Five reasons why we should support rewilding


In the past few decades, industrial agriculture has become one of the most destructive forces on Earth. Land has been painstakingly stripped back to its bare bones, manipulated, simplified, chemically altered and degraded to a point of extreme decimation. In fact, it is suggested that our current practises could cause arable lands to be entirely depleted and barren within 60 years.

Rewilding is a concept that conjures up many different meanings to different people; some think of themselves re-connecting to nature again, finding long lost lost roots, being more at peace and mindful outdoors and feeling part of the ecosystem to which we are a critical part of. Others think of wilderness, unruly nature restoring itself to what it once was, or long lost species returning to complete the natural cycles humankind has long since broken.

In truth, rewilding is all these things and more. It is largely about letting things be; allowing things to unfold as they wish, trusting in the natural cycles and allowing nature to restore its habitats. But primarily rewilding is allowing landscapes to return to their natural states with little to no human intervention; a form of habitat restoration that allows native plants and species to be in the right place and right time to flourish, and the process of succession to simply do it’s thang.

Five reasons to get behind rewilding

1. Rewilding builds resilience for a climate and ecological emergency

Allowing ground cover, plants and trees to grow enables a protective layer over our fragile topsoils, as well as structural assistance below ground in the form of extensive root systems. This helps greatly in extreme weather events — which are becoming increasingly frequent due to climate change — such as excessive sudden rainfall, strong winds and flooding. Additionally, rewilding helps with soil health restoration, and carbon is sequestered – in fact, a recent report states that rewilding could be part of a considerable effort in the fight against climate change.

And that’s not all. By allowing environments to grow their own locally-appropriate plants in the right place and the right time, ecosystems become far more resilient to the uncertain climatic times ahead when compared to man-made ecosystems, with a greater diversity of genetic species more adapted to survive weather extremes and climatic changes.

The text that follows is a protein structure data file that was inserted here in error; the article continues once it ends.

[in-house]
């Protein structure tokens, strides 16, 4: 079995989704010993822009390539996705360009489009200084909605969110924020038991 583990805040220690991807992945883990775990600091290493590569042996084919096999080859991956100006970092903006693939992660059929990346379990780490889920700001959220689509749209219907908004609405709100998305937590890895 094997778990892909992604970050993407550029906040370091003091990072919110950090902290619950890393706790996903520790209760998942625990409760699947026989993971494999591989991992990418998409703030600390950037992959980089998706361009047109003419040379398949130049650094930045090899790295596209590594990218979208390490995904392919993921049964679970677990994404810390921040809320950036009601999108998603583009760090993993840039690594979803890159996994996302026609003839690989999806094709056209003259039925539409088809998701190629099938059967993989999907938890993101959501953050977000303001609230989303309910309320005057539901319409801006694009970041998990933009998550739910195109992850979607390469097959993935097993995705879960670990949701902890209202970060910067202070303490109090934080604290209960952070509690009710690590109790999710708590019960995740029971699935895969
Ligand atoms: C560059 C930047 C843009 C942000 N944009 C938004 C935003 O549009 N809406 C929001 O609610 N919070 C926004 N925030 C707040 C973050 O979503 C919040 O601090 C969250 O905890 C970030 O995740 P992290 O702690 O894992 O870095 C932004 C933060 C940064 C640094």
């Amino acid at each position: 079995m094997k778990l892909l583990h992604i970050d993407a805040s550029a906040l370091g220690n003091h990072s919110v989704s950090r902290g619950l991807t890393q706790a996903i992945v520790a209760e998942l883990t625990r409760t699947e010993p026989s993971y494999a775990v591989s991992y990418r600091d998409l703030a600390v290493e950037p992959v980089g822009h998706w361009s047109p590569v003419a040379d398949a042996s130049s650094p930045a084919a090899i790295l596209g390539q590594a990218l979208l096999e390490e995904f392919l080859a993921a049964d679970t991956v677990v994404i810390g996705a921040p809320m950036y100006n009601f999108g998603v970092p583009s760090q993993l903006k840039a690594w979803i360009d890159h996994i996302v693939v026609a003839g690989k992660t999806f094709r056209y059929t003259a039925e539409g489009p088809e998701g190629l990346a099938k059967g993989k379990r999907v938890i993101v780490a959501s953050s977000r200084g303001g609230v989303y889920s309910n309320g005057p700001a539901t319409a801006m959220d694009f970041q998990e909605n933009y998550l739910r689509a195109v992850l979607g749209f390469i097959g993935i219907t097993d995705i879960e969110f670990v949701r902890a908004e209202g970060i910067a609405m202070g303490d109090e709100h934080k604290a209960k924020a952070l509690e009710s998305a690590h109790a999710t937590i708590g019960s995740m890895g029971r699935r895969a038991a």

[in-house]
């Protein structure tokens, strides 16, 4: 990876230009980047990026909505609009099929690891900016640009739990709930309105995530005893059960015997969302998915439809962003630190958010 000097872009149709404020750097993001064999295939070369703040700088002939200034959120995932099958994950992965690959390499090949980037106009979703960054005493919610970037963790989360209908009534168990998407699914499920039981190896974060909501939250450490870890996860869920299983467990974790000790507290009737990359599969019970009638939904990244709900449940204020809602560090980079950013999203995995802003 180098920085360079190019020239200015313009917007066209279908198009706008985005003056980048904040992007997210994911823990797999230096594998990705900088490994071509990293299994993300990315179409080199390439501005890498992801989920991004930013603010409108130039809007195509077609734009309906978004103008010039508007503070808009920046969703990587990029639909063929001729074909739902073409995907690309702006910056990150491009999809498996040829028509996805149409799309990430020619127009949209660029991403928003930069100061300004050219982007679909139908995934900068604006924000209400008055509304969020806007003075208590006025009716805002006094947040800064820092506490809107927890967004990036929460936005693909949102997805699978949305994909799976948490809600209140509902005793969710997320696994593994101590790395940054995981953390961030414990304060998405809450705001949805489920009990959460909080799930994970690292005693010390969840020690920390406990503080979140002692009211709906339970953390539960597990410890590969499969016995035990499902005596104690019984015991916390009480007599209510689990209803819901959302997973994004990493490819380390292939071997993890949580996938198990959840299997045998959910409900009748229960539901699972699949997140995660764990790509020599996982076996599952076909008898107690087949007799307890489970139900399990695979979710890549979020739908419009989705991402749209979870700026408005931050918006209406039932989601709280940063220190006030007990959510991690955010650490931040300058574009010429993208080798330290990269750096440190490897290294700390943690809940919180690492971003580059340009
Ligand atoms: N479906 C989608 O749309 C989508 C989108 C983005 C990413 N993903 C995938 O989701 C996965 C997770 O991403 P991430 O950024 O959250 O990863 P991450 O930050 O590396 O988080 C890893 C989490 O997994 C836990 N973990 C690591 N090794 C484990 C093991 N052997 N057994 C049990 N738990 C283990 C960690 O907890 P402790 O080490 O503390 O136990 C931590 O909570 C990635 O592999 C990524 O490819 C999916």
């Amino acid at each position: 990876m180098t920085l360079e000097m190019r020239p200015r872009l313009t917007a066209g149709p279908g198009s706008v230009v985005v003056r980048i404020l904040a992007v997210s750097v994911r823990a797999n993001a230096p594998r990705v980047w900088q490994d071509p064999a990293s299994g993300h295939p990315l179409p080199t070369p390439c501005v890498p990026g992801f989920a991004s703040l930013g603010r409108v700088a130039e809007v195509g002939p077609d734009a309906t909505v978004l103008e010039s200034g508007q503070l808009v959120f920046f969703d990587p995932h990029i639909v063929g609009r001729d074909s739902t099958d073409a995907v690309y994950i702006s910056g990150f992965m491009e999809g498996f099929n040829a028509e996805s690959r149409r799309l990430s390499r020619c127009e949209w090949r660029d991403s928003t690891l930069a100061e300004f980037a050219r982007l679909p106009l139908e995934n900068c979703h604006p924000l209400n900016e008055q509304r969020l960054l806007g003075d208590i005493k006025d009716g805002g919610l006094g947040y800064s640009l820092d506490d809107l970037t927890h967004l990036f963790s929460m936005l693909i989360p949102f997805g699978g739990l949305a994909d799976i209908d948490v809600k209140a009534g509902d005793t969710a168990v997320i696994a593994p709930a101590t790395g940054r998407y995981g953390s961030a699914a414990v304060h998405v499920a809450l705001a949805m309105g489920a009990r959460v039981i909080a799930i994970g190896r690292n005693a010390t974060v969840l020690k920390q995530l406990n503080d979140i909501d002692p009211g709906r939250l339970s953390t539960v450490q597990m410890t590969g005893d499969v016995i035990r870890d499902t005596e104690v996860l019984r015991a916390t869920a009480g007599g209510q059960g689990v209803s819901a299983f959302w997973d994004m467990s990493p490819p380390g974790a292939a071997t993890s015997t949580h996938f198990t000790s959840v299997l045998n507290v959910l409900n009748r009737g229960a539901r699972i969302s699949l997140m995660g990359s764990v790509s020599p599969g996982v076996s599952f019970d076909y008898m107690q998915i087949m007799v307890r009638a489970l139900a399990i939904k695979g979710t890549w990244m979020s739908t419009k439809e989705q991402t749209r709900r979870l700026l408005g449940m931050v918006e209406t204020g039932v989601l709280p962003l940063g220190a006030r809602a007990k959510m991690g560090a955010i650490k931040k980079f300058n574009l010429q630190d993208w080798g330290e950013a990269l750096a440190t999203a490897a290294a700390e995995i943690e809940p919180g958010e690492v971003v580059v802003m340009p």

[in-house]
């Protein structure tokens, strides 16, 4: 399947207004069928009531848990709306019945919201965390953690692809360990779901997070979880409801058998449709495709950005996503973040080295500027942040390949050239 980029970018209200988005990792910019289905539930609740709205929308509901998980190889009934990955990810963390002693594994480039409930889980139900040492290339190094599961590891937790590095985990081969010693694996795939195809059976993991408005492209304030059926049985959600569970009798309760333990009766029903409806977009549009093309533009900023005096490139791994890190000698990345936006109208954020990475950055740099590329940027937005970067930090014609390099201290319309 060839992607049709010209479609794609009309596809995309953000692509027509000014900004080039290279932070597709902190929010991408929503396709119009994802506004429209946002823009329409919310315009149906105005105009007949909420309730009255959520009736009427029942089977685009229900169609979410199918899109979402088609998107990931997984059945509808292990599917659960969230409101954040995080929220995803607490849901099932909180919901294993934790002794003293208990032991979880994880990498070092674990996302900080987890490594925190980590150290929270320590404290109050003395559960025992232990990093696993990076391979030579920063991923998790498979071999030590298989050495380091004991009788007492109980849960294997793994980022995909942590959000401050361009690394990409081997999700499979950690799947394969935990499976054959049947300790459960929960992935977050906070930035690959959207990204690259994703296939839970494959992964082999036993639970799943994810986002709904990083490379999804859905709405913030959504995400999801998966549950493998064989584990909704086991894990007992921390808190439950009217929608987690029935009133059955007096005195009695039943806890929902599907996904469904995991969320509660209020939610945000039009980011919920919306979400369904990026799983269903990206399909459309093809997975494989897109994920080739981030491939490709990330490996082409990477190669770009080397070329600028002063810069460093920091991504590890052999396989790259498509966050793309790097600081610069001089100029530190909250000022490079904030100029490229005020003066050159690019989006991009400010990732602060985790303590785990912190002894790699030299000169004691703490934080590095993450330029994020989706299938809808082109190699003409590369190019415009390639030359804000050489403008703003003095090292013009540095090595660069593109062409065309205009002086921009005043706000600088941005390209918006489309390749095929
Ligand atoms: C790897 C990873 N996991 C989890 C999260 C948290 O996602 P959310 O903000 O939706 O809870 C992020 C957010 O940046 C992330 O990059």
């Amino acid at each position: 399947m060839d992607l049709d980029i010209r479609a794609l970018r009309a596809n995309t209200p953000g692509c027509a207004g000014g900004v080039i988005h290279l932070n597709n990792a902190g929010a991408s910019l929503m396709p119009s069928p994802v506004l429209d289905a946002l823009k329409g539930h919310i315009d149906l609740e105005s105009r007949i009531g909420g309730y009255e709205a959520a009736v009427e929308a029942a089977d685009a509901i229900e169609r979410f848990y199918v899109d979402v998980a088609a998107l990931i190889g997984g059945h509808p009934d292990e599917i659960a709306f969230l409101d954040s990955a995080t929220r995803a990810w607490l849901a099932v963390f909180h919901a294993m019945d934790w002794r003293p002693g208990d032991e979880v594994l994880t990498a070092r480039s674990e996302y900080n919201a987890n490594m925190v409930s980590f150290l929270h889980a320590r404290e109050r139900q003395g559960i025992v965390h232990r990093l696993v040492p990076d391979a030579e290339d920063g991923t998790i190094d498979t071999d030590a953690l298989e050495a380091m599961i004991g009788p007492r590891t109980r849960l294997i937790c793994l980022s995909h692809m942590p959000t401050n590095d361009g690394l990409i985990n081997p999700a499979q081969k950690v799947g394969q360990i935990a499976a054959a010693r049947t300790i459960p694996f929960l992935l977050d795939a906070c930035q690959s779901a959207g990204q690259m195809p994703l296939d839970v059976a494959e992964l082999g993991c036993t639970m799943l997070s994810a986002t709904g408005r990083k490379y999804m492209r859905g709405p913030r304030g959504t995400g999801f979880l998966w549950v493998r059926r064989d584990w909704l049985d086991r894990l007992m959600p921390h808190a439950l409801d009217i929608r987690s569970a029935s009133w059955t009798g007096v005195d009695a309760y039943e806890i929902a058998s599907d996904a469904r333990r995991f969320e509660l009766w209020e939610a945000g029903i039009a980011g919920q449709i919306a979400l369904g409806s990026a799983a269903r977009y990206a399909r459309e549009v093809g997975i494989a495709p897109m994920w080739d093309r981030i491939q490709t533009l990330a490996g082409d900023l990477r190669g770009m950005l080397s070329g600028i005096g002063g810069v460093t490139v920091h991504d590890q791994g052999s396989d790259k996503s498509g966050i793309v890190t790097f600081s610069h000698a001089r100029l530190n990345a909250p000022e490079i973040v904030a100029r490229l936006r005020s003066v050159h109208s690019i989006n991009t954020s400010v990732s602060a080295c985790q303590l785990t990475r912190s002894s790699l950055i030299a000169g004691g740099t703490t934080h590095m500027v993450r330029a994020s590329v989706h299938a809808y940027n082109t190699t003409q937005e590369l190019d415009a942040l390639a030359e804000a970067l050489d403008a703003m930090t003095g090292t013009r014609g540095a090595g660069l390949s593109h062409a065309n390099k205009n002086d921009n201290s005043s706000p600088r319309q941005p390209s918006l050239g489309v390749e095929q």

2. Rewilding enhances biodiversity, helping to reverse biodiversity loss

Biodiversity is absolutely essential for human survival, providing us mere mortal humans with critical ecosystem services such as pollination of food crops and flowers, waste breakdown, nutrient release, functioning soils, water and even the oxygen we breathe. With a worrying and rapid loss in biodiversity – particularly insects – rewilding helps provide habitat, food and nesting resources for much needed insects and animals.

3. Rewilding can help revitalise communities

Rewilding offers opportunities for rural communities to diversify their economies, creating income streams which are more centered on protecting and enhancing natural processes as opposed to geared towards unsustainable subsidies and grants. Rewilding projects can offer rural communities opportunities for wildlife tourism, with many other projects (such as the Osprey in ) generating large sums per year through visitors wishing to view previously-lost species and areas of wild, natural beauty.

4. Rewilding can help improve human health

Studies have shown that having more time outdoors and reconnecting to nature aids greatly in mental and physical health, decreasing stress levels, encouraging mindfulness, increasing exercise levels and providing improvement to overall well-being. Rewilding also helps with provision of reducing air pollution through phytoremediation — the ability of plants to absorb and capture pollutants, particularly in urban areas.

5. Rewilding can restore lost species and reverse some of the damage humankind has caused

Rewilding can aid greatly by completing ecosystems with missing links, particularly keystone species which have been removed due to human activity, causing immense knock-on effects. Part of some rewilding measures includes the reintroduction of keystone species which play essential roles within the ecosystem. This has been seen with great success in Scotland and Devon where beavers have been re-introduced, as well as Wales and the Forest of Dean where pine martens have been brought back into the ecosystem.

Find out more about rewilding….

Rewilding Britain:

Rewilding Europe:

Trees for Life: